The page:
Though medical costs related to the study are generally covered in a clinical trial, it may be misleading to tell patients they will receive "free medical treatments" as participants. If you do want to communicate that there is no cost to participate, you may consider adding language such as "study-related care will be covered" to indicate that additional care will not be provided.
Do highlight other benefits of participating.
Many clinical trial participants are motivated by the opportunity to help move research forward for their condition area. Highlighting volunteership in your ad copy can be one way to connect with patients by sticking to FDA guidelines.
5. Don't claim that the treatment is equivalent to other, existing treatments.
If the goal of your clinical trial is to prove equivalence to an existing drug, be careful not to imply it's already been proven to work the same way or better. Use language that's as clear and accurate as possible to help patients understand the goal of your trial.
Do describe how the trial will work.
Will your trial use a placebo? Or measure the effectiveness of an existing treatment against an investigational one? Help your audience understand what the trial will involve. You can also include helpful information like where the site is located, and the trial schedule.
6. Don't address "personal attributes" in your ad copy for Facebook ads.
This tip is specific to Facebook ad guidelines, rather than FDA rules in general. Facebook will take down your ad if they feel it speaks too specifically to a person's personal attributes, such as gender or race. These guidelines include calling out patients specifically by their condition. For example, "Asthma clinical trials in New York" would be acceptable, but "Do you have asthma? Find a clinical trial" would not be approved. Read more about "personal attributes" guidelines from Facebook.
Do include a summary of eligibility criteria.
In any ad format, it can be helpful to include at least one or two mentions of specific eligibility criteria. Including eligibility criteria in your ad can also help reduce clicks from patients who don't quality for your trial, particularly if the criteria are very specific. When putting together your IRB packet, include a variety of outreach options that speak to various inclusion and exclusion criteria so you can see which ads perform best.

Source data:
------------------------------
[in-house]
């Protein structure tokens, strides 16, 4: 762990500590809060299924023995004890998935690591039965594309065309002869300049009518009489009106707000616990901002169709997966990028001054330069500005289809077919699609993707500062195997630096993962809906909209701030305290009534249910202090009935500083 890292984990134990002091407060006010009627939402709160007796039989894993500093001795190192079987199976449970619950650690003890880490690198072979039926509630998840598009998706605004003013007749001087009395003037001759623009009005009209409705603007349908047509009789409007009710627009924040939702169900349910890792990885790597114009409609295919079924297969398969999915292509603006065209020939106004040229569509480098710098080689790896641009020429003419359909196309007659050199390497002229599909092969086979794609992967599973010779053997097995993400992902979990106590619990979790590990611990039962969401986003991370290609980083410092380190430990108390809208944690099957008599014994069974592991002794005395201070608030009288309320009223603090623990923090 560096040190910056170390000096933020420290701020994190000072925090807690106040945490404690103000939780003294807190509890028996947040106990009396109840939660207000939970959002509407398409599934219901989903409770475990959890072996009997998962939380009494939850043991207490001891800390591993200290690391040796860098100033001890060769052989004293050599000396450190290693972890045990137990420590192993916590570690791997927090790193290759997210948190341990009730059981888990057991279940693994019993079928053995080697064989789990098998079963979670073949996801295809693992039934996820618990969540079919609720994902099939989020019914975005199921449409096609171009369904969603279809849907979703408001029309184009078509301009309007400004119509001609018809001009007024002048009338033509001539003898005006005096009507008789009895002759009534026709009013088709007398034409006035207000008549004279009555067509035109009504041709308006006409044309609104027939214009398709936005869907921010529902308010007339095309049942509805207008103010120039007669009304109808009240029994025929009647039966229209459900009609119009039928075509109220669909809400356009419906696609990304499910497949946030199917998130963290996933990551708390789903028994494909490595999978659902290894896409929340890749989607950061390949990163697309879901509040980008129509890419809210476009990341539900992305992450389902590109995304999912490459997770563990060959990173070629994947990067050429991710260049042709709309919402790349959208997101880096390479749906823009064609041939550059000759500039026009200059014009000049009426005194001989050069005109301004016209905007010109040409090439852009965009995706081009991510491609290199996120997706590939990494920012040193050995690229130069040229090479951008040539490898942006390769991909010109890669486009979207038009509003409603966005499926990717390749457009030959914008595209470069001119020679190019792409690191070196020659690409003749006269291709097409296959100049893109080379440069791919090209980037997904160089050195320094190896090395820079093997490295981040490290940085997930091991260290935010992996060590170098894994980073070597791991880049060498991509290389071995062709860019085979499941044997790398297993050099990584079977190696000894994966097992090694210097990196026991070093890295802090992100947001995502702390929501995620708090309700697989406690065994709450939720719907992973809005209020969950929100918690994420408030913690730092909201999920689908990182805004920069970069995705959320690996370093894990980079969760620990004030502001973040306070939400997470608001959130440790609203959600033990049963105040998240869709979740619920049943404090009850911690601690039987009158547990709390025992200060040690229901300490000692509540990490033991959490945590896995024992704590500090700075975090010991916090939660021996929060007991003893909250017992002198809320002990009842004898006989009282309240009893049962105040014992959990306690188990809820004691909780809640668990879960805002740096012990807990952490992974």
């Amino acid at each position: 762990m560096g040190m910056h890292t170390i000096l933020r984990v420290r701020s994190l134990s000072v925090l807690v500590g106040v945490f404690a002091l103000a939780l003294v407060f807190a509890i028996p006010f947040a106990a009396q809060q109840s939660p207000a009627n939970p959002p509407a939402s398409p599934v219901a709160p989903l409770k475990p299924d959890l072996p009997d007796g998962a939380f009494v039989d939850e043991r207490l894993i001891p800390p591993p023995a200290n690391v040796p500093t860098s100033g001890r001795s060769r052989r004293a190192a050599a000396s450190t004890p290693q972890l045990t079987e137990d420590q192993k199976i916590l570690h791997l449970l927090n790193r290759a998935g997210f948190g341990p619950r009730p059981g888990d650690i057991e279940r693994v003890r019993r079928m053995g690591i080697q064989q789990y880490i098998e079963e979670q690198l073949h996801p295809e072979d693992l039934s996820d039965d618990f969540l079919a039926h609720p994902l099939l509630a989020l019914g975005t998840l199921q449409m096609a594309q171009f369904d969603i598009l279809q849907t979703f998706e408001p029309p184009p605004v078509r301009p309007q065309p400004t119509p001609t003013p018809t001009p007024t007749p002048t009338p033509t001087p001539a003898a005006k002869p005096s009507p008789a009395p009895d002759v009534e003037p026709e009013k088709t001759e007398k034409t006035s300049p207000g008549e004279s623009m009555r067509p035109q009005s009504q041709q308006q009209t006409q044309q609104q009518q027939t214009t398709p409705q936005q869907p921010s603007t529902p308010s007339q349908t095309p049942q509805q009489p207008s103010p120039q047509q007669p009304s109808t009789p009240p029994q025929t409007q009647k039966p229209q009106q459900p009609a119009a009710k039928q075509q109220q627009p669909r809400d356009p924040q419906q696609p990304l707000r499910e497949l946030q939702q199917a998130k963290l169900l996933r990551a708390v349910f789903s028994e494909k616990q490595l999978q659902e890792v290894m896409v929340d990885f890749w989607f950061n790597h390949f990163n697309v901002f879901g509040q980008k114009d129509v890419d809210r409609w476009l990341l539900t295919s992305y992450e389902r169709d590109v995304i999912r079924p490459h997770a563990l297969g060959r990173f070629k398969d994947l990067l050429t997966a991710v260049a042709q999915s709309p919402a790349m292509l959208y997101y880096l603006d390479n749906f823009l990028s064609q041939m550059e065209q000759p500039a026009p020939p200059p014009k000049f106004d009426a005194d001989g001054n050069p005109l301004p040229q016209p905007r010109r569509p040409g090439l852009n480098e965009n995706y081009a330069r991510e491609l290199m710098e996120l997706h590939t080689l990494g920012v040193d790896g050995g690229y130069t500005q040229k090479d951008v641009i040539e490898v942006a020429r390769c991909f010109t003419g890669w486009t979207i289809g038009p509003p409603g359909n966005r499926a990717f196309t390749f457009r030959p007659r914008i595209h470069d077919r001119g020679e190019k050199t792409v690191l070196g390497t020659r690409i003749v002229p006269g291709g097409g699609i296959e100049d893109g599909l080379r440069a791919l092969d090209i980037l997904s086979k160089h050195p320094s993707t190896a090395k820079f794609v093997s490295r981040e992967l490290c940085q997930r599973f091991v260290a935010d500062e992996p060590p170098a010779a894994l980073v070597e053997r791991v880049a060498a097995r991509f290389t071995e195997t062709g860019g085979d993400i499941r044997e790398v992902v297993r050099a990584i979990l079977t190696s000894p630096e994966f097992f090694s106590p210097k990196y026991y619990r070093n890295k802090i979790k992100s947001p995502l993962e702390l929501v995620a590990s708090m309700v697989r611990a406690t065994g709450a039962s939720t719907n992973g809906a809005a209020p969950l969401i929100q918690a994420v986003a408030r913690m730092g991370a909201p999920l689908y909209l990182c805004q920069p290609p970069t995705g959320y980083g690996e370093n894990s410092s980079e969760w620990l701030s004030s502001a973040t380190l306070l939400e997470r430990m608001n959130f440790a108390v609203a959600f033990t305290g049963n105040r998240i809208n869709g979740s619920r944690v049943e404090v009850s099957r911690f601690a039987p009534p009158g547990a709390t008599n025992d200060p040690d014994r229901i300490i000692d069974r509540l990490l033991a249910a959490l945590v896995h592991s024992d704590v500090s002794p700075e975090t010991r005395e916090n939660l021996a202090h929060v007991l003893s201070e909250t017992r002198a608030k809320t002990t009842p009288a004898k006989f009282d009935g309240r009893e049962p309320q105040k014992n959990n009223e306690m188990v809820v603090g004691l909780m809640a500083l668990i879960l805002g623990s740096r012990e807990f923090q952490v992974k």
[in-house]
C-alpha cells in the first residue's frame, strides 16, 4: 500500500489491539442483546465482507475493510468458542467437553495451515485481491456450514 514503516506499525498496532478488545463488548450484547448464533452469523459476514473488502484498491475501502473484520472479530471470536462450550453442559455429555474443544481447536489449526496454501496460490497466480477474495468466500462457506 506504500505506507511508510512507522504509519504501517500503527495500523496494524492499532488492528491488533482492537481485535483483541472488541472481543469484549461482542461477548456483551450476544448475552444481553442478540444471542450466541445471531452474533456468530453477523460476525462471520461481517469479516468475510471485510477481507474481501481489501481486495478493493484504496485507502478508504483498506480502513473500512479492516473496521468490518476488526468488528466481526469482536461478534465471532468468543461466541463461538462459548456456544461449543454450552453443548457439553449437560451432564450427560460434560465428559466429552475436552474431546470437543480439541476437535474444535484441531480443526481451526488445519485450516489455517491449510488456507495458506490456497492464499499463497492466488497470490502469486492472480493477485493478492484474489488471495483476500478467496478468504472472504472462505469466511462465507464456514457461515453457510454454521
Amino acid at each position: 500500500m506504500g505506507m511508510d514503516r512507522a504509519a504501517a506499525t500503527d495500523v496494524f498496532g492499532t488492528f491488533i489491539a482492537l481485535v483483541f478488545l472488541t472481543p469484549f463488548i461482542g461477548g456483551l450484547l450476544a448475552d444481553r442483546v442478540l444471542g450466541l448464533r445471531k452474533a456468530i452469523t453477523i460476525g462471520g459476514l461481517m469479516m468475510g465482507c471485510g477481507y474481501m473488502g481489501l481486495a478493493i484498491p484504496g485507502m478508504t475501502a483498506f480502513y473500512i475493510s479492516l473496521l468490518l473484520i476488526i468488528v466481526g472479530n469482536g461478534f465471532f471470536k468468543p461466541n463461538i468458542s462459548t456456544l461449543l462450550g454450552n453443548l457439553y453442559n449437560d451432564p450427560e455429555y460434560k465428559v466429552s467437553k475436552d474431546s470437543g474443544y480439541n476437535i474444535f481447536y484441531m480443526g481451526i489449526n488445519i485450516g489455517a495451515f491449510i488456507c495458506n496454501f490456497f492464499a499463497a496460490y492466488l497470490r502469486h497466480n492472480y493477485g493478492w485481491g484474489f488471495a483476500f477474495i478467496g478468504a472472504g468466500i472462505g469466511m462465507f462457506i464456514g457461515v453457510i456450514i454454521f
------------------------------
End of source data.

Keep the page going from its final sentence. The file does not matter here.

7. Don't use "coercive" language in your ads.
In addition to avoiding language that implies that the treatment under investigation will be effective, the FDA advises advertisers to stay away from "coercive" language in general. In our experience at Antidote, that can include language or images that comes off as overly emotional. This is particularly important when speaking to patients who are "likely to be vulnerable to undue influence," the FDA says, for example, children. Language such as "asthma in kids is dangerous" may not be approved.
Do empathize with patients.
While you may be limited in the language you can use, it's still important to understand the patient experience and speak to patients from a place of empathy. Choose imagery and language that's empowering and compassionate, but doesn't condescend or intimidate. For example, if you're running an Alzheimer's trial and targeting caregivers, you may choose to show an older couple or adult parent. When you put yourself in the shoes of your audience, you'll be more likely to choose impactful, but sensitive, language and images.
Looking for a way to connect with patients without running ads? Antidote Base is the newest way to directly search for patients who have already raised their hands to participate in research. Schedule a free demo, and we'll show you how it works.